5. Mika Kallio finished 11th and, in the process, continues to make Bradley Smith look sick. Some KTM fans want Kallio in and Smith out now.
  6. My ranking tranches took a beating today. I need some time to digest the results, and will post new tranches in the Motegi preview. Apparently the Espargaro brothers want a word with me, while I could use five minutes of Alex Rins’ time to discuss how my Tranche 2 rider manages to finish 17th.

2018 Provisional Rider LineupWith the signing of Xavier Simeon from Moto2 to be the second rider at Reale Avintia Ducati, for whatever reason, the 2018 grid is now complete.  Three riders—Loris Baz, Hector Barbera and Sam Lowes—were shown the door.  Three more—Jack Miller, Scott Redding and Tito Rabat—believe a change of premier class scenery next season will improve their prospects.  And three riders were promoted up from Moto2—Franco Morbidelli, Tom Luthi and Simeon.

My question at present is this:  What does the Reale Avintia Ducati team expect in 2018 from Tito Rabat and Xavier Simeon?  Less than they get this year from Barbera and Baz, in my estimation.  Xavier Simeon, really? I mean, Rabat has amassed 28 points in MotoGP this year, while Simeon has managed but 16 in Moto2.  Compare this to Baz with 39 and Barbera 23. The X-Man must have a wheelbarrow full of sponsorship money in his garage.

Next Stop: Asia

Three weeks to Motegi, with Marquez leading and feeling froggy.  Three weeks for Dovizioso and Vinales to figure out what on earth they must do to catch this guy. Three weeks to contemplate what Marquez might do to them on a bike he doesn’t have to wrestle all day.

Three weeks to figure out how they might be spending the next five months.

 

MotoGP Misano Results

September 10, 2017

© Bruce Allen.  Exclusive to Motorcycle.com

Marquez wins a classic; series tied

Magnificent Marc Marquez put on a last lap for his career highlight reel in beating a plucky Danilo Petrucci and conservative Andrea Dovizioso to the flag in a wet Tribul Mastercard GP San Marino e Riviera di Rimini. In doing so, he rained on Ducati’s parade, tied series leader Dovizioso for the championship lead heading to Aragon, and reminded those of us who watch racing how exceptionally gifted he truly is.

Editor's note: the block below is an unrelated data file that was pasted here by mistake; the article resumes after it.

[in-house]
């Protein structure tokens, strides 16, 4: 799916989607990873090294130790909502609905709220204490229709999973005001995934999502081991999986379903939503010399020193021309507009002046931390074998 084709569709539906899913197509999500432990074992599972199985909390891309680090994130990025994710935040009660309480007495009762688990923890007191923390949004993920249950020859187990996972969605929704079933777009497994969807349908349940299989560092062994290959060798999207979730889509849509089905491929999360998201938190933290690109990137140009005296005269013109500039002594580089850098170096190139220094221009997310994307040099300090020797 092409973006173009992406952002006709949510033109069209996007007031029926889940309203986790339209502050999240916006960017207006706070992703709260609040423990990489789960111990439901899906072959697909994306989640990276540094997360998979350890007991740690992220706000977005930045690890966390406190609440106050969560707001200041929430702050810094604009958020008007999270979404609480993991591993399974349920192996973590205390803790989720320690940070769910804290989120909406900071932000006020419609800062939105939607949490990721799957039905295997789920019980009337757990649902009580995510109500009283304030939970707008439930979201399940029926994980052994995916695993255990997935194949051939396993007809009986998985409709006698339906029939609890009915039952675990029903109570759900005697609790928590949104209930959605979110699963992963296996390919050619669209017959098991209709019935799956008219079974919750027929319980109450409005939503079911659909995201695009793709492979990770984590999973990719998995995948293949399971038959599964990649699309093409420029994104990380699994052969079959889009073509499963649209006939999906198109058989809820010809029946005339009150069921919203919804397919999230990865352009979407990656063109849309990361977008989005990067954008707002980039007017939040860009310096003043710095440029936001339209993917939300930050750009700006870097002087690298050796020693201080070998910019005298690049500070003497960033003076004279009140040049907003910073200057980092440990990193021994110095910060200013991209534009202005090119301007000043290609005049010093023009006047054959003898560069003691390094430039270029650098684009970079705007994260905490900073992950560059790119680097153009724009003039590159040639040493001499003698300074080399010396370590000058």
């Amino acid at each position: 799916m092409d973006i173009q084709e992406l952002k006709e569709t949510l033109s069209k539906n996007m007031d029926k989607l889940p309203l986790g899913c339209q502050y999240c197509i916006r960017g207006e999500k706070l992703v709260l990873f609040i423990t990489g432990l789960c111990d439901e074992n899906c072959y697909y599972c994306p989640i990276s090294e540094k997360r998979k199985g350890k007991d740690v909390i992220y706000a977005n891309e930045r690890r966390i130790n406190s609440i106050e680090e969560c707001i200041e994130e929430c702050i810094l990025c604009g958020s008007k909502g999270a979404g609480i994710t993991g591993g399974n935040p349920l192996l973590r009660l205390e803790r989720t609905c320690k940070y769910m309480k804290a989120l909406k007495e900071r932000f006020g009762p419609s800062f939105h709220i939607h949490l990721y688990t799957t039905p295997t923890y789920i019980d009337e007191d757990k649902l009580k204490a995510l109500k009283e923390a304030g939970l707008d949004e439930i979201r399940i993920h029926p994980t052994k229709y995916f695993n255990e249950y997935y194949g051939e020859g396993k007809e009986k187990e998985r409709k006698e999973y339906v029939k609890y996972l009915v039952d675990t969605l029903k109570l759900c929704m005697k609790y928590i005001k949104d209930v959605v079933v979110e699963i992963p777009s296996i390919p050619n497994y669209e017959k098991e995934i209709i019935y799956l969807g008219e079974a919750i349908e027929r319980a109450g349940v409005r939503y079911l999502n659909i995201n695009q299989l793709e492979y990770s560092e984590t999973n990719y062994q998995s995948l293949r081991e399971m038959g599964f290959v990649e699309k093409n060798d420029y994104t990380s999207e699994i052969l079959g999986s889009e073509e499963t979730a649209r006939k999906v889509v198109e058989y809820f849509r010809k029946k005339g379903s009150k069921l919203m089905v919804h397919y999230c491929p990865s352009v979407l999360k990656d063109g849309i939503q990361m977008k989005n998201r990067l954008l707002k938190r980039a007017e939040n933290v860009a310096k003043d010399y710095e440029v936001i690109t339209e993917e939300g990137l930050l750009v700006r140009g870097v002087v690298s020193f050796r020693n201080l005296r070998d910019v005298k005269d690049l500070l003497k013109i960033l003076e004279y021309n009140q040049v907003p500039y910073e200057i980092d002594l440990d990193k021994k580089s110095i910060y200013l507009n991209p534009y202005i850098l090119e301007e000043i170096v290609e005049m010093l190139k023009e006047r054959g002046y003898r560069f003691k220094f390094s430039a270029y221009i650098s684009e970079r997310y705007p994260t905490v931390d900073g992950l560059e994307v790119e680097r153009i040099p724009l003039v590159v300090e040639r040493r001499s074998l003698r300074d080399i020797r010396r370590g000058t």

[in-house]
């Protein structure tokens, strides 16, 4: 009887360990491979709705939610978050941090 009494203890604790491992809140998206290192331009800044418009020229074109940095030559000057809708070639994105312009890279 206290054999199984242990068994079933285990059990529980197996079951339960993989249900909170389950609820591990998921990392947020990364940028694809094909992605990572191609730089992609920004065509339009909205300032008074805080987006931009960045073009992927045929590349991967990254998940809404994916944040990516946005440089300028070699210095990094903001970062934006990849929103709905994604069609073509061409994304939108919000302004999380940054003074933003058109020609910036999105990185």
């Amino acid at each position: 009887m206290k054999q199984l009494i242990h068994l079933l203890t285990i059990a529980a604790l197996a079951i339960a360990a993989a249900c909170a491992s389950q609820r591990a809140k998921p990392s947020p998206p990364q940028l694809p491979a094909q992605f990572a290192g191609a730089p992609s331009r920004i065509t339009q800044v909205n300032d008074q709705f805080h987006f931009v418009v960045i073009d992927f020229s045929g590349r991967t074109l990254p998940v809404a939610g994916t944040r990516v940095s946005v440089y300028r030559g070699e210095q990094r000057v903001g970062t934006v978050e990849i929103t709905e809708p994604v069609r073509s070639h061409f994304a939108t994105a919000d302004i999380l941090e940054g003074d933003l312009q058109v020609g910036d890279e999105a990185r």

Marquez in MisanoThe weather gods pulled a 180° from Monday’s forecast, when it was supposed to be hot and sunny on Sunday, not Friday. Today’s rain scrambled the results in the morning WUP– witness Loris Baz sitting 3rd at the end of the session. Virtually no one had tested the 2015 racing surface in the rain. Ever. The main event, as they say, would be a lottery. Paging Jack Miller.

The Moto3 and Moto2 tilts were crashfests, half of the qualifiers in each failing to finish, and a number of points scorers having found the kitty litter not once, but twice, our old punching bag and substitute rider Alex de Angelis among them. It was easy to feel apprehensive as the MotoGP race approached

Practice and Qualifying

Marquez, Viñales and a bunch of Ducatis were making lots of noise on Friday and Saturday morning. Marquez recorded Saturday’s only sub-1:33 lap late in FP3. Hard-nosed Danilo Petrucci on a Desmo GP17 led the combined times until that point. Test rider Michele Pirro flogged his GP17 into Q2 along with a determined-looking Jorge Lorenzo, a big fan of this track when he rode in blue. Viñales was up near the top. Aleix Espargaro, happy with a new fairing, put his Aprilia into Q2. Cal Crutchlow, a lurking Dovizioso, Pedrosa and Zarco also passed Go and collected their $200.

Q1 was exciting in itself before the apparent graduates, Jack Miller on the Honda and Jonas Folger on the Tech 3 Yamaha, were both penalized for exceeding the track limit and dropped out of the pole pageant, the trophies going to Ducati pilots Alvaro Bautista and Karel “Don’t Call It a Comeback” Abraham. Q2 gave fans plenty for their money as Maverick Viñales, carrying the sole torch for the factory Yamaha delegation, pimped Andrea Dovizioso at the close to steal his first pole since Mugello. Despite crashing out on a hot lap late in the session, Marquez managed to hold on to the third grid spot, the top three contenders for the 2017 championship qualified second, third and first, respectively.